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I'm trying to load external content into an iframe, & it is working in Chrome & Firefox, but it won't load in Safari. In Safari I get the error message:

Refused to display 'my_content' in a frame because it set 'X-Frame-Options' to 'sameorigin'

I think the issue may be that my WordPress install is in a subdirectory:

The header for my external content includes the following:

 X-Frame-Options: sameorigin
 Content-Security-Policy: frame-ancestors 'self' https://example.com
 X-Content-Security-Policy: frame-ancestors 'self' https://example.com

This article lists a number of possible reasons for the issue with Safari & SAMEORIGIN https://halfelf.org/2018/safari-and-sameorigin/. I don't have any extra X-Frame-Options in my .htaccess file, so I'm wondering if the issue is related to my WordPress install being located in a subdirectory. Is there a workaround for this? Or is this caused by something else?

  • And the "external content" is on the same or different hostname? – MrWhite Dec 20 '18 at 17:26
  • @MrWhite It's on a different hostname – megseoh Dec 20 '18 at 17:29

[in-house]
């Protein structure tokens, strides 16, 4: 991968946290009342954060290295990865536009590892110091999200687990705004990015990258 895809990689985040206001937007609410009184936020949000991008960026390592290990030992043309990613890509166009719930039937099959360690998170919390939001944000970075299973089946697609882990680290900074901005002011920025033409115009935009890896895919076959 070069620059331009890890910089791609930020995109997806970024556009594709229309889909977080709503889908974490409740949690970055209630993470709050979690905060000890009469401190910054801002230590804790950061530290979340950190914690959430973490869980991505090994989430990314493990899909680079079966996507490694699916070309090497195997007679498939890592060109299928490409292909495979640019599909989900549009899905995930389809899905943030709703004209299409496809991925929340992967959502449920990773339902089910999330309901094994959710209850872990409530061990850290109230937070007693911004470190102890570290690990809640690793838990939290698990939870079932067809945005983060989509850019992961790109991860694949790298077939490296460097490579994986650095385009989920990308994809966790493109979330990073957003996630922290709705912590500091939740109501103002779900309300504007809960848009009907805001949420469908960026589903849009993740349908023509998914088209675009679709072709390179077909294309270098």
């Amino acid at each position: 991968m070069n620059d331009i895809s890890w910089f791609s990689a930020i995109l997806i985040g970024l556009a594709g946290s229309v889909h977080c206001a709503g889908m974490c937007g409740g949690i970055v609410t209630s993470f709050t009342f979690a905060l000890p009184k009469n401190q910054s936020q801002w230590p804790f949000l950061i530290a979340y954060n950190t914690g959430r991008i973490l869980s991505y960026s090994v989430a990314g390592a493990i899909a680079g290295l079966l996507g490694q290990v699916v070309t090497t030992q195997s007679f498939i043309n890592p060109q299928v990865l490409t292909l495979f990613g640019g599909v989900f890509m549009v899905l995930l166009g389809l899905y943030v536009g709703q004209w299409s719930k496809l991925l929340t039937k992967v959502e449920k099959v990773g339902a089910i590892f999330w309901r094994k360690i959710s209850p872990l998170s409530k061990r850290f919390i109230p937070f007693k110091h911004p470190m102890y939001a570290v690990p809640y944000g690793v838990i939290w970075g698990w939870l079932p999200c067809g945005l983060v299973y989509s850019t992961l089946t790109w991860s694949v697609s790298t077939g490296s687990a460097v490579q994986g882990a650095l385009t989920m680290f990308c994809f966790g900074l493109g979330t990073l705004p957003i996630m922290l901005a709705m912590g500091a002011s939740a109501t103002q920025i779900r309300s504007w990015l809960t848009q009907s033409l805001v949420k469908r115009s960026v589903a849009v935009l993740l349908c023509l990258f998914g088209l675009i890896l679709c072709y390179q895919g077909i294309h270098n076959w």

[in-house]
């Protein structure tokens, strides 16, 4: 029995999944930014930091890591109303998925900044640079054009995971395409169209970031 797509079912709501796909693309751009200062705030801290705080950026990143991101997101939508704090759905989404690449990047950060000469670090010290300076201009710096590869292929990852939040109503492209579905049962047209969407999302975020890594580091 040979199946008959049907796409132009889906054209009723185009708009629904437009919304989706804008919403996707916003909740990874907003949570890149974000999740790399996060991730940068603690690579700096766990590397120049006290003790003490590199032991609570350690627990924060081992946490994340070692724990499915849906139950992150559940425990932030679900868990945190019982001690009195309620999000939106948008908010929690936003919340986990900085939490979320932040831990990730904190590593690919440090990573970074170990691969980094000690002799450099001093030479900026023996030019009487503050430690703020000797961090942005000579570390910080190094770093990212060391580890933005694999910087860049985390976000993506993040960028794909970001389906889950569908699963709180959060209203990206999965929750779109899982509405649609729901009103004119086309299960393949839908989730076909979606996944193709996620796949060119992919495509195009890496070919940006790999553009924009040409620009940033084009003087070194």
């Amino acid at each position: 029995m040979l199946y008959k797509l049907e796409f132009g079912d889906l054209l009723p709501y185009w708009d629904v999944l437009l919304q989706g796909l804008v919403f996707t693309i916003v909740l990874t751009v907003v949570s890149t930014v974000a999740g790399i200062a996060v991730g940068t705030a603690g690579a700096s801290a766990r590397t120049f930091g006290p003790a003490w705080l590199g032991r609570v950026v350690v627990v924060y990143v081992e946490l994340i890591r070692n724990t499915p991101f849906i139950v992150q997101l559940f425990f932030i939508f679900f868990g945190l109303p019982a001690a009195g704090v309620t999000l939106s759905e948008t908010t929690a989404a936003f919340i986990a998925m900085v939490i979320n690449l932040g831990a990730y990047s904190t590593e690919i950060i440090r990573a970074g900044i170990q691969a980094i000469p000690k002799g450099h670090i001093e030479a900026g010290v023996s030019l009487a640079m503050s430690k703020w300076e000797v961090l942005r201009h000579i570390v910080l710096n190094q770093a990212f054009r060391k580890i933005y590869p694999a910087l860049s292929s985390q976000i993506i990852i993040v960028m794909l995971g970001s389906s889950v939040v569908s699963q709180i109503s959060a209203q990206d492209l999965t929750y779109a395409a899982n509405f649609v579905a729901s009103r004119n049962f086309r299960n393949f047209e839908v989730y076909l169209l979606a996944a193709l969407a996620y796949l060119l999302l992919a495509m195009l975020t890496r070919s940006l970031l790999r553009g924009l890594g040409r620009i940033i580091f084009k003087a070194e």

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X-Frame-Options: sameorigin

By itself (and in older browsers) this would certainly deny access. However, in compliant browsers you would expect the Content-Security-Policy: header to override this.

Assuming you have control over this external content, have you tried setting this header to:

 X-Frame-Options: allow-from https://example.com

Or

 X-Frame-Options: sameorigin, allow-from https://example.com

(Although Safari may not support the allow-from directive.)

Or, removing this header altogether?

I'm wondering if the issue is related to my WordPress install being located in a subdirectory.

I don't see how having WordPress installed in a subdirectory would have anything to do with this?

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Someone with much more knowledge about this fixed it for me. I'm posting the answer here in case it can help someone else:

We have made some changes and implemented a way to allow [external content] to be displayed using the Content-Security-Policy directives, instead X-Frame-Options. X-Frame-Options used to be deprecated, and was un-deprecated recently with any CSP directives superceding all X-Frame-Option directives, as per RFC 7034.

Please note however, there were many issues with Safari iFrames support, as it does not fully comply with specifications (contrary to what it claims).

After a thorough investigation, Safari supports CSF from version 10+ (latest is 12).

  • However, support is only available if X-Frame-Options is undefined.
  • If X-Frame-Options is defined, then that super-cedes CSF, contrary to MDN specs.
  • Safari and WebKit-based browsers do not support X-Frame-Option’s allow-from directive, preventing specific sites from being granted access.
  • And as such, does not support multiple domains for whitelisting.

We are now using Content-Security-Policy directives to dictate iFrame whitelisting, without X-Frame-Option directives.

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